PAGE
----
On the probable fall in the value of gold: the commercial and social consequences which may ensue, and the measures which it invites

前表紙
A. Ireland and co., 1859 - 196 ページ
 

レビュー - レビューを書く

レビューが見つかりませんでした。

ページのサンプル

他の版 - すべて表示

多く使われている語句

人気のある引用

192 ページ - ... purpose. On the other hand, by referring and limiting them to the nature or character of the commerce that shall have been engaged in, no necessary or important purpose would be subserved. It was entirely unnecessary to say that the commerce which had been engaged in must have been lawful commerce.
61 ページ - ... to barter his gold in that country for the other metal, on terms which will deviate little from that prescribed in the year XI.
vi ページ - ... There is no contract, public or private, no engagement, national or individual, which is unaffected by it. The enterprises of commerce, the profits of trade, the arrangements made in all the domestic relations of society, the wages of labour...
84 ページ - Clearing-house now dispenses completely with the use of bank notes ; all is settled by the transfer of sums from one account to another in the books of the Bank of England.
vi ページ - The enterprises of commerce, the profits of trade, the arrangements made in all the domestic relations of society, the wages of labour, pecuniary transactions of the highest amount and of the lowest, the payment of the national debt, the provision for the national expenditure, the command which the coin of the smallest denomination has over the necessaries of life, are all affected by the decision to which we may come on that great question which I am about to submit to the consideration of the committee.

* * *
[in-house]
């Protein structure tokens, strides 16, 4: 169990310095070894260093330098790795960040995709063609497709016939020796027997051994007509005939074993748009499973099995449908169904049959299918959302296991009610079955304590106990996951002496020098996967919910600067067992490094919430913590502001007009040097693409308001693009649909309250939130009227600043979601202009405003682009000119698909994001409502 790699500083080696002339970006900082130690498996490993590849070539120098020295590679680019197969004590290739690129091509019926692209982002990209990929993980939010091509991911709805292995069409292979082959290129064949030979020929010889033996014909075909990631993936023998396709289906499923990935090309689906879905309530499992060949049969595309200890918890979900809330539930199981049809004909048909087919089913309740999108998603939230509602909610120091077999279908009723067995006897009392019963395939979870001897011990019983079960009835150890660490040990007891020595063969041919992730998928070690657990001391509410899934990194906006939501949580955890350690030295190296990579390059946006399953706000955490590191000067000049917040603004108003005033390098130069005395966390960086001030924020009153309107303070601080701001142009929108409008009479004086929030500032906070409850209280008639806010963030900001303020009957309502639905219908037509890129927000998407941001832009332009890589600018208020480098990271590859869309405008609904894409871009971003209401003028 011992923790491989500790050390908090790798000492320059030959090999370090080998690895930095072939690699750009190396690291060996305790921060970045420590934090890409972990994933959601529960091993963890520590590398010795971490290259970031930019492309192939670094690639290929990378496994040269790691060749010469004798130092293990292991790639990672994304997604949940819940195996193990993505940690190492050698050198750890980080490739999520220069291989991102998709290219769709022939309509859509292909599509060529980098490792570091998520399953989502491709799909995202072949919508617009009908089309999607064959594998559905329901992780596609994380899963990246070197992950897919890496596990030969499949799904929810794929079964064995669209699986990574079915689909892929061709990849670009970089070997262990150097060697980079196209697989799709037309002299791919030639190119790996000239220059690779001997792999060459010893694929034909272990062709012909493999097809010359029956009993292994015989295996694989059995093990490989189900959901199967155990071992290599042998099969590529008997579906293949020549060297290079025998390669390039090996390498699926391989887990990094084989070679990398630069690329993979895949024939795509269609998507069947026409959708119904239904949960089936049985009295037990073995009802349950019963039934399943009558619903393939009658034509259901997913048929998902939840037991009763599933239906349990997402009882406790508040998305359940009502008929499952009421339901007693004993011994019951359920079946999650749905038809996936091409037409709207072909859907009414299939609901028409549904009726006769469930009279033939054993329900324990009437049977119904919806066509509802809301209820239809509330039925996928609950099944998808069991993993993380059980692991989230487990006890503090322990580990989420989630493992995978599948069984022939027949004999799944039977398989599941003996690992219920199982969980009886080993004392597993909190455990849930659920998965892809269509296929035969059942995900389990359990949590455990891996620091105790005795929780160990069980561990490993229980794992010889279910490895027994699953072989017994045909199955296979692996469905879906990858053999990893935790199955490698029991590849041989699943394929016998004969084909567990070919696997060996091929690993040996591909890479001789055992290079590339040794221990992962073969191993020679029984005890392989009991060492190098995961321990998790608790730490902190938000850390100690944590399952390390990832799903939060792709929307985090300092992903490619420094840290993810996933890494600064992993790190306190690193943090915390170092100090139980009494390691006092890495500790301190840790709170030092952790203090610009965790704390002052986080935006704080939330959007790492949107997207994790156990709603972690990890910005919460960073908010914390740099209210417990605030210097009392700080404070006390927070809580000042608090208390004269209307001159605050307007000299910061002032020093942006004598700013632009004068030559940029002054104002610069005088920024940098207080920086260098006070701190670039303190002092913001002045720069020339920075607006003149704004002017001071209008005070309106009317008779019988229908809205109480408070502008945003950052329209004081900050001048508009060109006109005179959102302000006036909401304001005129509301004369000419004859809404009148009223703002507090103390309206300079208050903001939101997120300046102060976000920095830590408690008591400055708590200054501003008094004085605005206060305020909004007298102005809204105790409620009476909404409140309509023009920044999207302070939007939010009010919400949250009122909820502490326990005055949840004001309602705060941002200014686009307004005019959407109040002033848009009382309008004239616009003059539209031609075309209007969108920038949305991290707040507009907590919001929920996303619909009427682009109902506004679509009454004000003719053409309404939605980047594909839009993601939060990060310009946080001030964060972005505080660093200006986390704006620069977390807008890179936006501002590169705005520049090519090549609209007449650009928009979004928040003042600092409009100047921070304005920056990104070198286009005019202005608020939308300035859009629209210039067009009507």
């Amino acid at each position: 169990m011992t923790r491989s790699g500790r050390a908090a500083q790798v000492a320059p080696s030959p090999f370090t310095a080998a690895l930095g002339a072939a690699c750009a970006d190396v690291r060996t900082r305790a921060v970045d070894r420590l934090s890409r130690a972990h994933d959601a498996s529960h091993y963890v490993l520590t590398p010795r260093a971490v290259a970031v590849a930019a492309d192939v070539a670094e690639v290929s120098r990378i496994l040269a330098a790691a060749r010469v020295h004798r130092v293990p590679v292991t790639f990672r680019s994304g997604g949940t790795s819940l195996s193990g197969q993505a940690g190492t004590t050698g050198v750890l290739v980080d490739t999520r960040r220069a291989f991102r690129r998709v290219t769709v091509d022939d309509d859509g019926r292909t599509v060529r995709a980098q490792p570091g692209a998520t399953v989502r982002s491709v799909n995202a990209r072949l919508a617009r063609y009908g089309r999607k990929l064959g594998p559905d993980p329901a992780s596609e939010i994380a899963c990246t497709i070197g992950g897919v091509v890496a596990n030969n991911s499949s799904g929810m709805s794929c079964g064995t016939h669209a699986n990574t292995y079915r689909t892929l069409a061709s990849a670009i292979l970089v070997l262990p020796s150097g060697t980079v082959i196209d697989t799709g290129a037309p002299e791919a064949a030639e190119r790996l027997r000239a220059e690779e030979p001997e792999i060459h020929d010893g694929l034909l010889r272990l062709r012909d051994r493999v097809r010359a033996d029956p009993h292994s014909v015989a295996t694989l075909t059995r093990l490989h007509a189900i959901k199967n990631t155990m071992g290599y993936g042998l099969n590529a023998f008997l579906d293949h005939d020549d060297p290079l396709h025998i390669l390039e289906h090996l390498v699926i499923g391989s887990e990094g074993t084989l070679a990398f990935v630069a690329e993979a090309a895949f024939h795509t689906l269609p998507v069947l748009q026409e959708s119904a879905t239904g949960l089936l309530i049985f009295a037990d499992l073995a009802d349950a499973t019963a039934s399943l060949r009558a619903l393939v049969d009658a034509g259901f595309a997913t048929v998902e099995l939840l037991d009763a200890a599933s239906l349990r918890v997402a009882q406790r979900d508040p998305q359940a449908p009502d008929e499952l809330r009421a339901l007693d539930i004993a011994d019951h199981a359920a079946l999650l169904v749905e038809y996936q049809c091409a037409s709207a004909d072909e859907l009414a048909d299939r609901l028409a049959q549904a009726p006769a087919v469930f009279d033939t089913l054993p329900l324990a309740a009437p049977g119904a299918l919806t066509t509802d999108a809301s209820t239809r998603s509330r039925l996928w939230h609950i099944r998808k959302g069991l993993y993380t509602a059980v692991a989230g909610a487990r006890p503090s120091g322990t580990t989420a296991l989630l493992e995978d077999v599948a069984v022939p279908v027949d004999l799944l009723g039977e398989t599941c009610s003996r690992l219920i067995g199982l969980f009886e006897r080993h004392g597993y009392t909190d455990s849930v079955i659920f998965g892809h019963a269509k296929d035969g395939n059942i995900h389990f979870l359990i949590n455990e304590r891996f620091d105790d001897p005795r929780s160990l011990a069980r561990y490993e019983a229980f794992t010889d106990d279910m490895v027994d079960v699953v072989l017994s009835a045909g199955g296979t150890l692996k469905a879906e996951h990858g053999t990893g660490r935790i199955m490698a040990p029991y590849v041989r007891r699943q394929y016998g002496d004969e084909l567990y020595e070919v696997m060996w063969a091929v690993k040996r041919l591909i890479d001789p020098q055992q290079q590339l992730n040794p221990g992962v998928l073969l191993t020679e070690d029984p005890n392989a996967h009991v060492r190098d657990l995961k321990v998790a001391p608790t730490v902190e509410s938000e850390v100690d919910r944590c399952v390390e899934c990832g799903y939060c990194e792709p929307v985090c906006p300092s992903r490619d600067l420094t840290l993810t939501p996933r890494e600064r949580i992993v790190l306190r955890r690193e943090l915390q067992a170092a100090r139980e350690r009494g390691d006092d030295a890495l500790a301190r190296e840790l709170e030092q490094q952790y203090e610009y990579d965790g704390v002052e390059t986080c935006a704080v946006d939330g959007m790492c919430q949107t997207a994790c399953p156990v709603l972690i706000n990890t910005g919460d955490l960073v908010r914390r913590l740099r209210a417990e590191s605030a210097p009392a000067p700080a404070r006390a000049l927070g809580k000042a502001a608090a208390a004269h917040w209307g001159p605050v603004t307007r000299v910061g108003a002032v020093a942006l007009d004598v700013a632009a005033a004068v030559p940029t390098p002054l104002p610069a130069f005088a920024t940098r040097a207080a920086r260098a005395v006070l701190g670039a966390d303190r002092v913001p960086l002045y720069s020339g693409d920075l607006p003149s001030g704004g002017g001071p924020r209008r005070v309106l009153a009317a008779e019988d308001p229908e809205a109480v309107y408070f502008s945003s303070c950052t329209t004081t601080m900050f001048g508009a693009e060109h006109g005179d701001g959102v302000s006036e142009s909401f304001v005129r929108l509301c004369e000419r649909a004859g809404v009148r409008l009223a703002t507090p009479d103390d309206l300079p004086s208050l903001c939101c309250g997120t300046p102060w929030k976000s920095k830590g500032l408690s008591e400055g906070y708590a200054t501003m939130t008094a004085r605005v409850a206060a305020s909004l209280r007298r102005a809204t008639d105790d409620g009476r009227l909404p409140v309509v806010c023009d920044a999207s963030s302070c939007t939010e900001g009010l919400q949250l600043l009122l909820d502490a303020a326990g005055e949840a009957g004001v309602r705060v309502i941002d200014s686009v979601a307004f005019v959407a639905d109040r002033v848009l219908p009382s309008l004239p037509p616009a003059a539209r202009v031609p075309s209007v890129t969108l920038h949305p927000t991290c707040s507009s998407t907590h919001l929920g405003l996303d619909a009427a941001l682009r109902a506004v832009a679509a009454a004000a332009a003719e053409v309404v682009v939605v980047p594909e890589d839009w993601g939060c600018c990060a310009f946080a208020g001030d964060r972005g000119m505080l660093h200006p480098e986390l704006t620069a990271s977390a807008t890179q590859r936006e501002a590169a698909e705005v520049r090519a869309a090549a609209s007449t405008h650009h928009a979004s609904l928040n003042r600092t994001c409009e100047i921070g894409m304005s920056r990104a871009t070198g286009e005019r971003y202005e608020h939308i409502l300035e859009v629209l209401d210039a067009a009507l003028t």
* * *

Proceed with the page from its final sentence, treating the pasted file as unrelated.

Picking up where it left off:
114 ページ - I have already alluded, whose incomes consist of a sum of money (napoleons or sovereigns) fixed in advance. They will live in a perpetual state of trouble, anxiety, and uneasiness. They will sink by whole sections from their present state to another, in which they will enjoy only the half of their previous comforts ; reasoning, as I always do, upon the assumption that gold falls to the half of its present value. They will be flung headlong, without rule or measure, down to a lower station, and without...
114 ページ - This transition will be an interval painful to pass, and will be marked by innumerable shocks and sufferings. The value of all kinds of property will be subjected to a painful uncertainty and to injurious fluctuations. It will be still worse for those persons whose incomes consist of a sum of money (napoleons or sovereigns) fixed in advance. They will live in a perpetual state of trouble, anxiety, and uneasiness. They will sink by whole sections from- their present state to another, in which they...
65 ページ - To this view of the case M. Chevalier opposes the consideration of the vast extent of California and Australia, and the great richness of the alluvium which has been hitherto worked. " The conditions in which deposits are found in California and Australia are such, that it is not a very sanguine view to suppose that in each of these countries alluvial ground will be found equal to 60,000 hectares of deposits of a metre in thickness, and of the richness of i to 100,000
187 ページ - Like metallist regimes of the past, therefore, the regimes of this period were sensitized to developments in the market for precious metals. Given the strong structural predisposition toward gold, any developments in the supply and demand for metals that suggested a secular decline...
112 ページ - All commodities, excepting gold, and every kind of property excepting that of which the income is from the present fixed, as is the case with government funds, ought, from the moment that the monetary crisis is terminated to have attained in the gold currency double the price which they are at present worth, upon the supposition quite arbitrary, 1 admit, of the depreciation reaching fifty per cent.

書誌情報